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Clinical Study
The Open Access Journal of Science and Technology
Vol. 3 (2015), Article ID 101112, 4 pages
doi:10.11131/2015/101112

Pattern of Suicide: A Review of Autopsies Conducted at Moi Teaching and Referral Hospital in Eldoret Kenya

B. N. Macharia1, M. A. Iddah2, F. M. Ndiangui1 and A. Keter3

1Department of Human Pathology, School of Medicine, Moi University, P.O. Box 4606-30100, Eldoret, Kenya

2Department of Biomedical Science and Technology, Maseno University, P.O. Box 333-40105, Maseno, Kenya

3Department of Research, USAID-AMPATH Partnership, P.O. Box 4606-30100, Eldoret, Kenya

Received 20 August 2014; Accepted 3 September 2014

Academic Editors: Lone Jørgensen and Lars Lien

Copyright © 2015 B. N. Macharia et al. This is an open access article distributed under the Creative Commons Attribution License, which permits unrestricted use, distribution, and reproduction in any medium, provided the original work is properly cited.

Abstract

Problem statement. Suicide is one of the ten leading causes of death in the world, accounting for more than 400,000 deaths annually. The pattern of suicide and the incidence of suicide vary from country to country. Cultural, religious and social values play some role in suicide. Currently, there is no data regarding the incidence of suicide in Kenya. Setting. Moi Teaching and Referral Hospital Mortuary. Study population. A seven-year retrospective study of all the autopsies performed at the Moi Teaching and Referral Hospital was analysed and the cases that were definitely determined as suicides were further studied. Objective. To characterize the pattern of suicide cases through autopsies conducted at MTRH mortuary between the years 2005 to 2012. Methodology. Retrospective descriptive cross-sectional study. Suicide cases were identified from the MTRH autopsy record books. From these record books, the autopsy number was used to retrieve the pathologists autopsy report. Data regarding age, gender and methods of suicide was retrieved and entered into a data collection form. Data analysis: Data collected was analysed using Stata version 10. Results. There were 213 autopsies performed. Majority were male 180(85%). The subjects had a median age of 29(IQR: 23–37) years. Organophosphate poisoning was the most preferred method followed by hanging. Organophosphate poisoning accounted for 195(91.54%) and hanging for 17(7.98%) of the subjects. Conclusion. The preferred methods of suicide were poisoning and hanging. The study may have missed some cases where the relatives could have declined for the postmortem procedure and hence the body released without postmortem examinations.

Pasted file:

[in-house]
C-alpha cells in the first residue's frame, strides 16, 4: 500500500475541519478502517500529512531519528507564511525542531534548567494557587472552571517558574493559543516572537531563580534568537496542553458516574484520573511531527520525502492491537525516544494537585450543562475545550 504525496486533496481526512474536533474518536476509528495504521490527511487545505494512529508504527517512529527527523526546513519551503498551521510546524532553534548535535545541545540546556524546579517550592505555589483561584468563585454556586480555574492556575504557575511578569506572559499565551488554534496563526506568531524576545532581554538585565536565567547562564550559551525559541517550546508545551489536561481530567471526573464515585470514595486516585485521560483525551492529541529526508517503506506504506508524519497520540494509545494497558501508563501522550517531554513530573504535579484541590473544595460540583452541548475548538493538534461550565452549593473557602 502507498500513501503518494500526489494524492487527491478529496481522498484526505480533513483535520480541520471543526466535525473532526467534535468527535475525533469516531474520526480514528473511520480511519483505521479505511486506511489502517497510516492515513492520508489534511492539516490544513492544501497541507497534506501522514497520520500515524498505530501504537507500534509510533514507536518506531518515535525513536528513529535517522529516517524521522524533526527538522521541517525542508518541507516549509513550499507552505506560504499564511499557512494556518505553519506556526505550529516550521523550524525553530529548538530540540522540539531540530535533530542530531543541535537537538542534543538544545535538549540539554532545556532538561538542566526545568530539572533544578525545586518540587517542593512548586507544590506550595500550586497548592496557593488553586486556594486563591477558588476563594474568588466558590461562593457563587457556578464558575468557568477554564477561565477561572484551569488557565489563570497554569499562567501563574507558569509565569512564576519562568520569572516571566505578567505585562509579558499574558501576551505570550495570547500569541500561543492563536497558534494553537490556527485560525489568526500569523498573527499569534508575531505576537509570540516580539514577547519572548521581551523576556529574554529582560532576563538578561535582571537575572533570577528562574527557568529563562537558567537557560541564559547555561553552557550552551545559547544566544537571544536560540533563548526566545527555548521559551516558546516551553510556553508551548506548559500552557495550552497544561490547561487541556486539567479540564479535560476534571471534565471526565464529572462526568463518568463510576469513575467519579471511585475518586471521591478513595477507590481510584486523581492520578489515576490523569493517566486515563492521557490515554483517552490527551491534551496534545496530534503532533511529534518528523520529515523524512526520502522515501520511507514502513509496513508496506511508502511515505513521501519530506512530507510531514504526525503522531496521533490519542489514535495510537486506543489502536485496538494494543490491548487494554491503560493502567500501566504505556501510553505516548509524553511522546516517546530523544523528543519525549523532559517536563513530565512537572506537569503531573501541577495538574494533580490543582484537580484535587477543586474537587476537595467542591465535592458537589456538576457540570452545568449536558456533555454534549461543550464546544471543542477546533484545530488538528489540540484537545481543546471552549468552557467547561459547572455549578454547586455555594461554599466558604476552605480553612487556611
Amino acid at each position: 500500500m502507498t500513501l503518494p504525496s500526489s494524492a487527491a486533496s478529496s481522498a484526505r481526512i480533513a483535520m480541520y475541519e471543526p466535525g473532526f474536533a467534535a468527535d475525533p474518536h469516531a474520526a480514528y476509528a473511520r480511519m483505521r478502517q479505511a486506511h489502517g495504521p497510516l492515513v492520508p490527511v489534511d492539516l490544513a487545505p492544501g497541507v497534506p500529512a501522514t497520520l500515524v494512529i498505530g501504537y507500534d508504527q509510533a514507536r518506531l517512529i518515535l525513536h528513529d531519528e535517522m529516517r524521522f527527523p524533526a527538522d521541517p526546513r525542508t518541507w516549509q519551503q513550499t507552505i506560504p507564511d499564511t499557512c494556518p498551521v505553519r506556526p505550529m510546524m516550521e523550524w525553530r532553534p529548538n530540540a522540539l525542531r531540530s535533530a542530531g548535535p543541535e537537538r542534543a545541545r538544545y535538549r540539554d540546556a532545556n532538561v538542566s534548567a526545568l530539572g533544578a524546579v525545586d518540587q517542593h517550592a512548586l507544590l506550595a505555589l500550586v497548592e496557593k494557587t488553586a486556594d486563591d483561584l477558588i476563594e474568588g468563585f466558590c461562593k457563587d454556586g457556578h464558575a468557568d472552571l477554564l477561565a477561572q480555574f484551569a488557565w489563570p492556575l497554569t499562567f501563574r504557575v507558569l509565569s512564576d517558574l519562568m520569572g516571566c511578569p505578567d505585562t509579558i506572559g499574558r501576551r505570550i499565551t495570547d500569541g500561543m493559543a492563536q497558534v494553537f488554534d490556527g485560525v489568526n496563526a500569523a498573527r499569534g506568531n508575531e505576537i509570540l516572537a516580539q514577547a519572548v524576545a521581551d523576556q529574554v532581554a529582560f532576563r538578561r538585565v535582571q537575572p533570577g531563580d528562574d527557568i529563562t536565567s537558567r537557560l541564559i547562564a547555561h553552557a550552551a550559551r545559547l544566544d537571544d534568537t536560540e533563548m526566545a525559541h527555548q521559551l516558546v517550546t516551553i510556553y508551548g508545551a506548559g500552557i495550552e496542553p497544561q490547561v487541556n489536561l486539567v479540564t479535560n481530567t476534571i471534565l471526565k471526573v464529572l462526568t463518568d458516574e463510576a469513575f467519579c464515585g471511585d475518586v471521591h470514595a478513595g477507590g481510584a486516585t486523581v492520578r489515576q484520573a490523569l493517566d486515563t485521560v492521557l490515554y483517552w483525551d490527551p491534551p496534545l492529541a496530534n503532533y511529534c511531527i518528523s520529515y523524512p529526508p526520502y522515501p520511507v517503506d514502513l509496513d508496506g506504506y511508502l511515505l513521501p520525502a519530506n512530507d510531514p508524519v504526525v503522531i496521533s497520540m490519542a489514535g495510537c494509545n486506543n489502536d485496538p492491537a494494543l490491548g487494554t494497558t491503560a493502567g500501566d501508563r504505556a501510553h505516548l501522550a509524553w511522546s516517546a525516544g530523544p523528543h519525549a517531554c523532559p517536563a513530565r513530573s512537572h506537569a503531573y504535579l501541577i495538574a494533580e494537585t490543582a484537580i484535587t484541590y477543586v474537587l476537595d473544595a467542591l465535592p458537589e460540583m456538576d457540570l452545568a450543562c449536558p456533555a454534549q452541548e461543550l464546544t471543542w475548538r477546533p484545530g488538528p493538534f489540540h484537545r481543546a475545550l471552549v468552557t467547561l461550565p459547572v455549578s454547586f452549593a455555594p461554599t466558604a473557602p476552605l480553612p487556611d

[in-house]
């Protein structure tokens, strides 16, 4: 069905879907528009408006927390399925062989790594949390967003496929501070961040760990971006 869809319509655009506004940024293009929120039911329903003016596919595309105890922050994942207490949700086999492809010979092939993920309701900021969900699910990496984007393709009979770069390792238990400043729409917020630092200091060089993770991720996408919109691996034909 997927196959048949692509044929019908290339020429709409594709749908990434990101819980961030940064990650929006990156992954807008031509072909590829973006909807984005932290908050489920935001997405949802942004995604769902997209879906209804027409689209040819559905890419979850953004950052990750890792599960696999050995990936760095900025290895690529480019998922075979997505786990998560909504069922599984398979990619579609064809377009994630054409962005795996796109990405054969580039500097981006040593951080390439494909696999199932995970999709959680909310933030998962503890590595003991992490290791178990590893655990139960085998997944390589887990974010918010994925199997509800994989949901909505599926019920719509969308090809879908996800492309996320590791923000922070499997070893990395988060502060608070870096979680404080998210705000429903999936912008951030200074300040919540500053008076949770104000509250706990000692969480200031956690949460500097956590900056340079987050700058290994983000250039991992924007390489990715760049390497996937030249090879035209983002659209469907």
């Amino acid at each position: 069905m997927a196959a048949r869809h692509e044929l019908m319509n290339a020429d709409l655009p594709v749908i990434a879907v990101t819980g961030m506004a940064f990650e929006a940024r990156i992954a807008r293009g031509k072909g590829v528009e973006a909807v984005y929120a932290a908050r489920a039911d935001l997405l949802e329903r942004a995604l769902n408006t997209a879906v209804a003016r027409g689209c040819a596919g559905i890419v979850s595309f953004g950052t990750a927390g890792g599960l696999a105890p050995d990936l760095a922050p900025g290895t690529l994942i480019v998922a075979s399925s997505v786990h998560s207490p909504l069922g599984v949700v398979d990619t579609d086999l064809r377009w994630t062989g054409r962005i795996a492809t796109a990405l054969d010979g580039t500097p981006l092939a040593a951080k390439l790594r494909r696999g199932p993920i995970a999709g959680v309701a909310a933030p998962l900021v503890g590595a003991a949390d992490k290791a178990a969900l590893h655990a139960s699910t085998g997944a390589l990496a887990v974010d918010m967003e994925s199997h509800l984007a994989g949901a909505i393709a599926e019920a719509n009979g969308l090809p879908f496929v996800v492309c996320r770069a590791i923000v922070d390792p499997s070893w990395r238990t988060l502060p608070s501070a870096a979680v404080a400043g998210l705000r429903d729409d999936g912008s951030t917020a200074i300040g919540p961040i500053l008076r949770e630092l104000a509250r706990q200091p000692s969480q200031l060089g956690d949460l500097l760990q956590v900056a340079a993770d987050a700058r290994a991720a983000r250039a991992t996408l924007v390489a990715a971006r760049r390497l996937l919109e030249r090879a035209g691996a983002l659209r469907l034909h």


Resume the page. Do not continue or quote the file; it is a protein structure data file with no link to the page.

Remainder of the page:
1. Introduction

Suicide is an act of taking one's own life voluntarily and intentionally [1]. Suicide is high in societies that are socially isolated, mobile and disorganized. It is lower in countries or subcultures whose religious or cultural morals proscribe suicide [2]. Different suicide risk factors are present in different age groups. The teenager cannot compete, in the young and middle-aged adult there is a lack of accomplishment of life goals along with failure in social relationships while in the elderly there is loss of friends and loved ones, health and financial problems and idea of death [3]. Suicide is one of the ten leading causes of death in the world, accounting for more than 400,000 deaths annually. The incidence and pattern of suicide vary from country to country. Cultural, religious and social values play some role in this regard [4]. The rate of suicide varies from as low as 0.4/100,000 in Nigeria [5], to as high as 22.75/100,000 in Geneva [6]. Suicide is more common in males than females and the rates are said to increase with age [2]. Differences exist in countries in the most common means of suicide depending on the availability of various methods. In England and Wales men use hanging, poisoning by gas or vehicle exhaust and women are more likely to take an overdose [2], but in USA, the most common method of suicide is firearm [7], while in Singapore, jumping from a height is the commonest mode [8]. Suicide has been noted to be more prevalent in spring and winter [2]. Very few studies about the epidemiology of suicide have been conducted in Pakistan and even here most are based on newspaper reports [9,10].